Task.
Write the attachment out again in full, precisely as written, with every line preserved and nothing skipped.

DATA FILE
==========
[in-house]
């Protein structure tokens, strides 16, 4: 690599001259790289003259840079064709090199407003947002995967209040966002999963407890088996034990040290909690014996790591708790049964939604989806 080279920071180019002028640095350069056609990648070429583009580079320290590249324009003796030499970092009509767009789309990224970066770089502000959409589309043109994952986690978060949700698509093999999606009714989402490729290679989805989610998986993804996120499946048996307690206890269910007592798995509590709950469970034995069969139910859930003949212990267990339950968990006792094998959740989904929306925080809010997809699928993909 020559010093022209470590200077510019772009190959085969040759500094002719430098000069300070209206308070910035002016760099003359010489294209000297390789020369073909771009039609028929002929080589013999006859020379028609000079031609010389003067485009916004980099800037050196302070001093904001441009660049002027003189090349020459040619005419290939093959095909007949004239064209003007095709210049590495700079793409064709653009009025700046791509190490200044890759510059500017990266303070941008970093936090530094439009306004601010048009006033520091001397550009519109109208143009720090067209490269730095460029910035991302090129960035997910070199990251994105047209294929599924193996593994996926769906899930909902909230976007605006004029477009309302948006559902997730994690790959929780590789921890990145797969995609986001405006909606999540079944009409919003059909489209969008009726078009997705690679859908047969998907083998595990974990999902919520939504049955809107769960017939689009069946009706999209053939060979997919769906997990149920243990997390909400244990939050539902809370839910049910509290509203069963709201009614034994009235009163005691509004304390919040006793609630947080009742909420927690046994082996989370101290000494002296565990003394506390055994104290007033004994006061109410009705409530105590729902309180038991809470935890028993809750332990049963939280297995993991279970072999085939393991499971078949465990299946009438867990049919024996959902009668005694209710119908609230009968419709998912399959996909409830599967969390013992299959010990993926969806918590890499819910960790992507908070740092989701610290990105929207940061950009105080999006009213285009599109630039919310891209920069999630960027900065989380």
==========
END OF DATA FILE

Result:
[in-house]
């Protein structure tokens, strides 16, 4: 690599001259790289003259840079064709090199407003947002995967209040966002999963407890088996034990040290909690014996790591708790049964939604989806 080279920071180019002028640095350069056609990648070429583009580079320290590249324009003796030499970092009509767009789309990224970066770089502000959409589309043109994952986690978060949700698509093999999606009714989402490729290679989805989610998986993804996120499946048996307690206890269910007592798995509590709950469970034995069969139910859930003949212990267990339950968990006792094998959740989904929306925080809010997809699928993909 020559010093022209470590200077510019772009190959085969040759500094002719430098000069300070209206308070910035002016760099003359010489294209000297390789020369073909771009039609028929002929080589013999006859020379028609000079031609010389003067485009916004980099800037050196302070001093904001441009660049002027003189090349020459040619005419290939093959095909007949004239064209003007095709210049590495700079793409064709653009009025700046791509190490200044890759510059500017990266303070941008970093936090530094439009306004601010048009006033520091001397550009519109109208143009720090067209490269730095460029910035991302090129960035997910070199990251994105047209294929599924193996593994996926769906899930909902909230976007605006004029477009309302948006559902997730994690790959929780590789921890990145797969995609986001405006909606999540079944009409919003059909489209969008009726078009997705690679859908047969998907083998595990974990999902919520939504049955809107769960017939689009069946009706999209053939060979997919769906997990149920243990997390909400244990939050539902809370839910049910509290509203069963709201009614034994009235009163005691509004304390919040006793609630947080009742909420927690046994082996989370101290000494002296565990003394506390055994104290007033004994006061109410009705409530105590729902309180038991809470935890028993809750332990049963939280297995993991279970072999085939393991499971078949465990299946009438867990049919024996959902009668005694209710119908609230009968419709998912399959996909409830599967969390013992299959010990993926969806918590890499819910960790992507908070740092989701610290990105929207940061950009105080999006009213285009599109630039919310891209920069999630960027900065989380």